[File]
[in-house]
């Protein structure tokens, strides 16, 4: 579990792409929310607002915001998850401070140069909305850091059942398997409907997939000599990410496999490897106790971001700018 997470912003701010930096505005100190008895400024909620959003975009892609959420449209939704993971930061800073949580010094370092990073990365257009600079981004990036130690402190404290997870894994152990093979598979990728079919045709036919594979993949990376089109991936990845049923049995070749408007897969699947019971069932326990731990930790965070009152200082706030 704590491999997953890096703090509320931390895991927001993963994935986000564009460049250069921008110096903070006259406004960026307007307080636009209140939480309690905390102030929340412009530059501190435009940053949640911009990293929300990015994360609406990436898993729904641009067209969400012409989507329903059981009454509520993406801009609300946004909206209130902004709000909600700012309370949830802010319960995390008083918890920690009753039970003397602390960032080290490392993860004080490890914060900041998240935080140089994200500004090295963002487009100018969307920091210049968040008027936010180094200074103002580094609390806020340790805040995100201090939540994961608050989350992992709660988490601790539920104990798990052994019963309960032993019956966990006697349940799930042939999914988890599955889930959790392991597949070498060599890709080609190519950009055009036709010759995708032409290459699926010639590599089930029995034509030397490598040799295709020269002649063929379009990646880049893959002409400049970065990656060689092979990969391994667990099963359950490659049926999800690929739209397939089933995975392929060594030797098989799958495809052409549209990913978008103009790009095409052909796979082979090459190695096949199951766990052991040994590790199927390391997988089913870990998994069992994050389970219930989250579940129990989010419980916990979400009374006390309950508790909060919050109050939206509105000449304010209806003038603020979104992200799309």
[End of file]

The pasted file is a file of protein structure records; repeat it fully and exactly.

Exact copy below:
[in-house]
């Protein structure tokens, strides 16, 4: 579990792409929310607002915001998850401070140069909305850091059942398997409907997939000599990410496999490897106790971001700018 997470912003701010930096505005100190008895400024909620959003975009892609959420449209939704993971930061800073949580010094370092990073990365257009600079981004990036130690402190404290997870894994152990093979598979990728079919045709036919594979993949990376089109991936990845049923049995070749408007897969699947019971069932326990731990930790965070009152200082706030 704590491999997953890096703090509320931390895991927001993963994935986000564009460049250069921008110096903070006259406004960026307007307080636009209140939480309690905390102030929340412009530059501190435009940053949640911009990293929300990015994360609406990436898993729904641009067209969400012409989507329903059981009454509520993406801009609300946004909206209130902004709000909600700012309370949830802010319960995390008083918890920690009753039970003397602390960032080290490392993860004080490890914060900041998240935080140089994200500004090295963002487009100018969307920091210049968040008027936010180094200074103002580094609390806020340790805040995100201090939540994961608050989350992992709660988490601790539920104990798990052994019963309960032993019956966990006697349940799930042939999914988890599955889930959790392991597949070498060599890709080609190519950009055009036709010759995708032409290459699926010639590599089930029995034509030397490598040799295709020269002649063929379009990646880049893959002409400049970065990656060689092979990969391994667990099963359950490659049926999800690929739209397939089933995975392929060594030797098989799958495809052409549209990913978008103009790009095409052909796979082979090459190695096949199951766990052991040994590790199927390391997988089913870990998994069992994050389970219930989250579940129990989010419980916990979400009374006390309950508790909060919050109050939206509105000449304010209806003038603020979104992200799309």